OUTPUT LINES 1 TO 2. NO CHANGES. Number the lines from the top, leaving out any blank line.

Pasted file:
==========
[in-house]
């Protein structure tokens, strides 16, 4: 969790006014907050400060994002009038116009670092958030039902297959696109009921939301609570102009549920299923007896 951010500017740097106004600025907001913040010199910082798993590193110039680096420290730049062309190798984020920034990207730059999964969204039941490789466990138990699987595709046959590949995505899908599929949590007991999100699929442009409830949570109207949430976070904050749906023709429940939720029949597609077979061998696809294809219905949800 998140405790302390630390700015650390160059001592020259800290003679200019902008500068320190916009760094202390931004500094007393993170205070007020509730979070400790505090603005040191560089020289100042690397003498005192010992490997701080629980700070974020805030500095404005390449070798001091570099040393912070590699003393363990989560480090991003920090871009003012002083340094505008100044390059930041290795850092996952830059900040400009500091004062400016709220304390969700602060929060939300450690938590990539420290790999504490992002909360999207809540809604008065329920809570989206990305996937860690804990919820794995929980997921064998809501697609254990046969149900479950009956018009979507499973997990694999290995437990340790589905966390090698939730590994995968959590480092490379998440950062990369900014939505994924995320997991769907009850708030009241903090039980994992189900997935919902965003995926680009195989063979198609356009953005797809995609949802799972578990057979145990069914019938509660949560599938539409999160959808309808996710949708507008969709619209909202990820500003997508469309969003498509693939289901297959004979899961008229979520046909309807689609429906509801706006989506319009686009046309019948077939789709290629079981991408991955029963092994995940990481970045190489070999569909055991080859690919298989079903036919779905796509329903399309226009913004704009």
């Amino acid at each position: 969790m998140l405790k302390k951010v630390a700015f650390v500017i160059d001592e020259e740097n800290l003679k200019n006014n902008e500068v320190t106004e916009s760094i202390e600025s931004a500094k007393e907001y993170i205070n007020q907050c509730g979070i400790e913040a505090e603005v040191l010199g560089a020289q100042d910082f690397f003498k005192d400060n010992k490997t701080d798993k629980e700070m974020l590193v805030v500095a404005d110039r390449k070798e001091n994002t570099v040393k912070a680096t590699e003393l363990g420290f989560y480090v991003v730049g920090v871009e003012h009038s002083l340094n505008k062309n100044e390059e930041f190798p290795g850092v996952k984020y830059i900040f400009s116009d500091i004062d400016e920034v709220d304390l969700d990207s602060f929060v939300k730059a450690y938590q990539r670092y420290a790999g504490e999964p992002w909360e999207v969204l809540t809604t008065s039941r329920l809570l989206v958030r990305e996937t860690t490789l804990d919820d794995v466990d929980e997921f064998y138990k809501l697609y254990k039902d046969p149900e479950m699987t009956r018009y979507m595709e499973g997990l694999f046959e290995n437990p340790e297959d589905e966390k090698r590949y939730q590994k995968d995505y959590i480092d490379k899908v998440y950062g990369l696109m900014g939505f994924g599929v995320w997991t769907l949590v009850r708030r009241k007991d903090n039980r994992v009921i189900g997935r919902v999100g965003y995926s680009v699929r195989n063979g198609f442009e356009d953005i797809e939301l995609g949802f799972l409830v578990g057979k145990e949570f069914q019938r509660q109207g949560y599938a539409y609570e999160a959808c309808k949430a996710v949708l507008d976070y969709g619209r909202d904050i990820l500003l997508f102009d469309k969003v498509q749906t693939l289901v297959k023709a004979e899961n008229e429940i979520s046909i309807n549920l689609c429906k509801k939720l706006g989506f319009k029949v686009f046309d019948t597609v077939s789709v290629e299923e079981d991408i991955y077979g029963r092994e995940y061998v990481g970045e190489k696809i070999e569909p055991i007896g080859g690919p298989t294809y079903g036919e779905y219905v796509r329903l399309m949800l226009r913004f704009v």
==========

[in-house]
């Protein structure tokens, strides 16, 4: 969790006014907050400060994002009038116009670092958030039902297959696109009921939301609570102009549920299923007896 951010500017740097106004600025907001913040010199910082798993590193110039680096420290730049062309190798984020920034990207730059999964969204039941490789466990138990699987595709046959590949995505899908599929949590007991999100699929442009409830949570109207949430976070904050749906023709429940939720029949597609077979061998696809294809219905949800 998140405790302390630390700015650390160059001592020259800290003679200019902008500068320190916009760094202390931004500094007393993170205070007020509730979070400790505090603005040191560089020289100042690397003498005192010992490997701080629980700070974020805030500095404005390449070798001091570099040393912070590699003393363990989560480090991003920090871009003012002083340094505008100044390059930041290795850092996952830059900040400009500091004062400016709220304390969700602060929060939300450690938590990539420290790999504490992002909360999207809540809604008065329920809570989206990305996937860690804990919820794995929980997921064998809501697609254990046969149900479950009956018009979507499973997990694999290995437990340790589905966390090698939730590994995968959590480092490379998440950062990369900014939505994924995320997991769907009850708030009241903090039980994992189900997935919902965003995926680009195989063979198609356009953005797809995609949802799972578990057979145990069914019938509660949560599938539409999160959808309808996710949708507008969709619209909202990820500003997508469309969003498509693939289901297959004979899961008229979520046909309807689609429906509801706006989506319009686009046309019948077939789709290629079981991408991955029963092994995940990481970045190489070999569909055991080859690919298989079903036919779905796509329903399309226009913004704009």